Western Imperialism Essays Example
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In 1859, Charles Darwin published his seminal work On the Origin of Species in which he expounded on the theory of natural selection, which catalyzed a paradigm shift in how human beings perceived world history vis-à-vis the concept of evolution. Darwin introduced into the intellectual and scientific milieu of the nineteenth century an important component that played a direct role in western imperialism (Bentley and Ziegler 550). At the crux of Darwin’s argument was that through empirical observations in diverse locales throughout the world studies of flora and fauna, those that are best adapted to changing circumstances and contingencies in their respective environment are the ones who have the best chance of survival. The fossil fuel record provides evidences that changes indeed are taking place, so adaptation is commensurate with the trait of natural selection, or how one adapts and changes (Darwin 1). The flora and fauna that cannot adapt will perish due to mutations that will render them extinct in the near future (Darwin). As such, this theory of evolution eschews the biblical account of the Earth’s creation that points to a cataclysmic flood for the germination of human life. Problems that arise theologically with these ideas are diffuse (Spielvogel 668-670). The heated conflict between science and religion is reflected to have been taking place amidst imperialism.
Social Darwinism refers to a social science that took biological principles, laws of physics, and laws of gravity, or natural laws, and used them to interpret how societies work and functioned. Thus, it took a teleological functioning of history working towards something better and applying it to the economic realm. In 1864, Herbert Spencer, not Charles Darwin, coined the phrase “survival of the fittest” as he was the first person to take the biological theory and bring it over to socio-economic issues and examine how it could explain how the world and societies work within themselves and in relation to the others (Spielvogel 714). Social interactions became heated competitions even at the basic plant and animal level and almost always involved pain and suffering, which directly relates to the emergence of Raceology, or a social scientific view of history that stirred up the environment towards a desire for empire. Karl Pearson was a follower of Sir Francis Galton, who is touted as one of the founders of racial science, or the eugenics movement. In his National Life From the Standpoint of Science, he argues that history is a struggle of races, thereby appropriating Marx’s concept and lexicon of class struggle and replaces it with a biological concept of race. Eradicating the inferior races that merely pollute the world, the superior races become uplifted and would remain strong and survive. If weakened by pollution of inferior peoples, the strong races become vulnerable to other developing strong races. Pearson deploys “scientific” principles through the deployment of language associated with animals, as he describes races of people as “stocks” (Pearson, “National Life”). Such technocratic and business-like language of efficiency by referring people to livestock underscores how selective breeding was quite similar to practices of husbandry. Survival of fittest discourses and theories provided the foundation for imperialism and for an accelerated competition and race for global power amongst European nations.
The term “New Imperialism” referred to expansionistic countries during the nineteenth century that were searching for new land. Imperialism itself was not new, but it evolved according to epochal contingencies and need for conquest within the context of a dismantled geopolitical map from prior eras. During the nineteenth century, a litany of ideologies came into play that had not existed during the nascent years of western imperialism. As such, conditions were ripe for the west to engage in imperialism due to the geopolitical shake up that had taken place during the 1870s, which threatened world peace because it nullified the balance of European powers that had hitherto been in place for over half a century.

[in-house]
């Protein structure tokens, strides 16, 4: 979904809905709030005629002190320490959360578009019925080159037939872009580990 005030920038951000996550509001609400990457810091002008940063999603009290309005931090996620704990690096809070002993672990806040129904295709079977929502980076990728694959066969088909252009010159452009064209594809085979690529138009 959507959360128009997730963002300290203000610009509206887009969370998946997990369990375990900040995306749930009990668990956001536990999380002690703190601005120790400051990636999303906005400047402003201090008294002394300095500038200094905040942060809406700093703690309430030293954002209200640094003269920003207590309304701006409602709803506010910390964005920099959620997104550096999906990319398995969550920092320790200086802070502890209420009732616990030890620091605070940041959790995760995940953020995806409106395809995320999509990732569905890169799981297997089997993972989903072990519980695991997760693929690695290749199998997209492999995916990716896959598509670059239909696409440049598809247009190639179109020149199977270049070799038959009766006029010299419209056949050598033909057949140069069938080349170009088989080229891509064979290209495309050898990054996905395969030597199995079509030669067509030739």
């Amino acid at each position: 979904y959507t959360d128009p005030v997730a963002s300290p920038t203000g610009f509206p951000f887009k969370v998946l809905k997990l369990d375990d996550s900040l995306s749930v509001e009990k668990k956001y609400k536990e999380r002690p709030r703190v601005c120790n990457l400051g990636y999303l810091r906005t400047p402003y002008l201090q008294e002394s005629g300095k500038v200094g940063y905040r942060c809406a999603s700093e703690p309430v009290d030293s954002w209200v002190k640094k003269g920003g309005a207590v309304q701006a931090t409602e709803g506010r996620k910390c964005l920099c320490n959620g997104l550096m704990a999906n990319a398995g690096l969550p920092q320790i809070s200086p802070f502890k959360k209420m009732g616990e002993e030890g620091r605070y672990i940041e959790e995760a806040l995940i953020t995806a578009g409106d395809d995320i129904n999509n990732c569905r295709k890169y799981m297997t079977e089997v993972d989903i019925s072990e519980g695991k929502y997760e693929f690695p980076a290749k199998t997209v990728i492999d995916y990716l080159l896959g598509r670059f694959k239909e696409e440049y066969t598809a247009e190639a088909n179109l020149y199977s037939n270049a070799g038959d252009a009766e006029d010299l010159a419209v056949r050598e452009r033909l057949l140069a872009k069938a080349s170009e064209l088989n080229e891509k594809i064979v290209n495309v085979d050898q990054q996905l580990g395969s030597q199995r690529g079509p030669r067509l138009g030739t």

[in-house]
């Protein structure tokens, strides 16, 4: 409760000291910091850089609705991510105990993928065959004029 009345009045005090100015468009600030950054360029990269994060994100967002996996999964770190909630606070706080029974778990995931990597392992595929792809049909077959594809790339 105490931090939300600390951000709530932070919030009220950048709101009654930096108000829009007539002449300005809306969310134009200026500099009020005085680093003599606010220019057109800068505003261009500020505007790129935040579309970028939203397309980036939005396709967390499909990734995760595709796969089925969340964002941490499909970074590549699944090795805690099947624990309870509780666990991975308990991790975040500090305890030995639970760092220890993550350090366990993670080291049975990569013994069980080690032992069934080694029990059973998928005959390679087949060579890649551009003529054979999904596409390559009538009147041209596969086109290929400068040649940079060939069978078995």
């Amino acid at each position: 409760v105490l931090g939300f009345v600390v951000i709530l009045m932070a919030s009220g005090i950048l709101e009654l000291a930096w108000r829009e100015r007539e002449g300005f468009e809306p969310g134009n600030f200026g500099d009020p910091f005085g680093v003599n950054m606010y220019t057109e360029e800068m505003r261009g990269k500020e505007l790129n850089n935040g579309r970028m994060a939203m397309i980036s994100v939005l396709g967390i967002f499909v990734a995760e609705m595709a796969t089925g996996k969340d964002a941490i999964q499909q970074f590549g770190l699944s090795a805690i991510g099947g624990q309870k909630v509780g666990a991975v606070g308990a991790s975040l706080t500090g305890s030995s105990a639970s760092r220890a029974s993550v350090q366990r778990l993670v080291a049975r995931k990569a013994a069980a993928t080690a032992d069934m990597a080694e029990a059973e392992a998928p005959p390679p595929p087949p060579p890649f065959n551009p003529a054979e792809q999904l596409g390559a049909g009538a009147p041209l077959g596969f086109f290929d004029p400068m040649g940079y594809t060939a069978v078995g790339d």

Imperialism evolved in light of the ideological foundations that justified it, so an examination of the justifications for empire and the desire to conquer land will better portray international affairs and globalization prior to the present day. Nationalism, combined with social Darwinism, worked together to justify and even mandate the conquest of new colonies and new lands for political, economic, and cultural purposes. During the Spanish-American War during the 1890s, Senator Albert J. Beverage declared: “We are a conquering Race, we must obey our blood and occupy new markets and if necessary new lands” (Beverage, as cited in Parry and Chase, 566). The term “bloods” denotes the concept of race while “new markets” refer to capitalism. Beverage goes on to say that “without war, an unhappy development will follow, which excludes the advancements of all real civilizations” (567). Racialized nationalism injects ideals of racial superiority into justifying why a European superpower such as Germany is better or more powerful than France and/or Great Britain
The motives and justification of New Imperialism during the latter half of the nineteenth century pertains to changing circumstances and exigencies that had been absent during the first imperialism craze. Three motives intersect, overlap, and integrated one another during this phase. The economic motive served as the primary motive to find markets to buy European goods and extract natural resources from nutrient-rich areas (Spielvogel 732). Indeed, these economic motives are vastly different from early colonization efforts. The Industrial Revolution had occurred during the middle of the nineteenth century, so European countries need raw materials and new markets to sell their goods to. The English textile industry, for example, as the most developed of all of the industries had limited space to grow cotton, which was vital for the success of the textile industry. Thus, the British had to search elsewhere for agricultural areas where they could grow their cotton as well as procure essential raw materials such as coal, oil, and rubber, which was necessary in the progression towards mechanized transportation. One of the major sources of cotton was in the southern part of the United States, where cotton was produced quickly because of a steady labor force comprised of slaves. States would sell a lot of their raw materials to Great Britain to feed the textile industry. After the abolition of slavery, however, cotton was no longer cheap to purchase within the world market, thereby forcing Britain to find new sources of cotton in order to feed the industrial machine spawned during the Industrial Revolution. Britain, however, would have to compete with other European countries to find new resources to feed the growing hunger of these capital-driven industrial economies. European imperialists thus also needed vast lands that were undeveloped and ripe with resources such as oil, plants, and petroleum. A metaphorical hunt for natural resources thus ensued.